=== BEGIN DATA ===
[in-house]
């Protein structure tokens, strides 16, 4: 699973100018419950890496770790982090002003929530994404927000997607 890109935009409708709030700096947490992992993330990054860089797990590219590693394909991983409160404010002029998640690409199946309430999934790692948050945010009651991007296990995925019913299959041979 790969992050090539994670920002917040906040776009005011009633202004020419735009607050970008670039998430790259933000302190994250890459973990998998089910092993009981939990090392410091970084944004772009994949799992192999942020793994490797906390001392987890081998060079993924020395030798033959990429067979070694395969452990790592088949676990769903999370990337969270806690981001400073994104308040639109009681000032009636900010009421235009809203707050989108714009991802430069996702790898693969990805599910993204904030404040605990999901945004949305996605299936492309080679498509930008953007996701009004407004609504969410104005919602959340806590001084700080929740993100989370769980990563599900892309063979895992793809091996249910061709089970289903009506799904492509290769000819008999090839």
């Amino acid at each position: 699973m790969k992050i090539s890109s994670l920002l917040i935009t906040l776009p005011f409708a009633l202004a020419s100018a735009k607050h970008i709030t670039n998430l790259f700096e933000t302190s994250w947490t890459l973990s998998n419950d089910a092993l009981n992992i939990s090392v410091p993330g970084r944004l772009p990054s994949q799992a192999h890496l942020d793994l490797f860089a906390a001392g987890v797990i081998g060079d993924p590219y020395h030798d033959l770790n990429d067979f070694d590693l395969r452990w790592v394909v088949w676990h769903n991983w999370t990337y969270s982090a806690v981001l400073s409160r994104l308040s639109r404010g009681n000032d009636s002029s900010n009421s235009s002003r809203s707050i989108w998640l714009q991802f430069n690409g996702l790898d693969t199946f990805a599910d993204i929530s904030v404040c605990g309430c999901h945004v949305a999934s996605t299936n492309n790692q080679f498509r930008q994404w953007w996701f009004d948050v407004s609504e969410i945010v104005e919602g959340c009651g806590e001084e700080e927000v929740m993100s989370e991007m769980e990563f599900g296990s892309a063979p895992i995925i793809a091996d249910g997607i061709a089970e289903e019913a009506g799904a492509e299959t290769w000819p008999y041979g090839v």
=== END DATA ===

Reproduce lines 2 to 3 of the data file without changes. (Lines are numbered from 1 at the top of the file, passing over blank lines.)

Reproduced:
């Protein structure tokens, strides 16, 4: 699973100018419950890496770790982090002003929530994404927000997607 890109935009409708709030700096947490992992993330990054860089797990590219590693394909991983409160404010002029998640690409199946309430999934790692948050945010009651991007296990995925019913299959041979 790969992050090539994670920002917040906040776009005011009633202004020419735009607050970008670039998430790259933000302190994250890459973990998998089910092993009981939990090392410091970084944004772009994949799992192999942020793994490797906390001392987890081998060079993924020395030798033959990429067979070694395969452990790592088949676990769903999370990337969270806690981001400073994104308040639109009681000032009636900010009421235009809203707050989108714009991802430069996702790898693969990805599910993204904030404040605990999901945004949305996605299936492309080679498509930008953007996701009004407004609504969410104005919602959340806590001084700080929740993100989370769980990563599900892309063979895992793809091996249910061709089970289903009506799904492509290769000819008999090839």
């Amino acid at each position: 699973m790969k992050i090539s890109s994670l920002l917040i935009t906040l776009p005011f409708a009633l202004a020419s100018a735009k607050h970008i709030t670039n998430l790259f700096e933000t302190s994250w947490t890459l973990s998998n419950d089910a092993l009981n992992i939990s090392v410091p993330g970084r944004l772009p990054s994949q799992a192999h890496l942020d793994l490797f860089a906390a001392g987890v797990i081998g060079d993924p590219y020395h030798d033959l770790n990429d067979f070694d590693l395969r452990w790592v394909v088949w676990h769903n991983w999370t990337y969270s982090a806690v981001l400073s409160r994104l308040s639109r404010g009681n000032d009636s002029s900010n009421s235009s002003r809203s707050i989108w998640l714009q991802f430069n690409g996702l790898d693969t199946f990805a599910d993204i929530s904030v404040c605990g309430c999901h945004v949305a999934s996605t299936n492309n790692q080679f498509r930008q994404w953007w996701f009004d948050v407004s609504e969410i945010v104005e919602g959340c009651g806590e001084e700080e927000v929740m993100s989370e991007m769980e990563f599900g296990s892309a063979p895992i995925i793809a091996d249910g997607i061709a089970e289903e019913a009506g799904a492509e299959t290769w000819p008999y041979g090839v």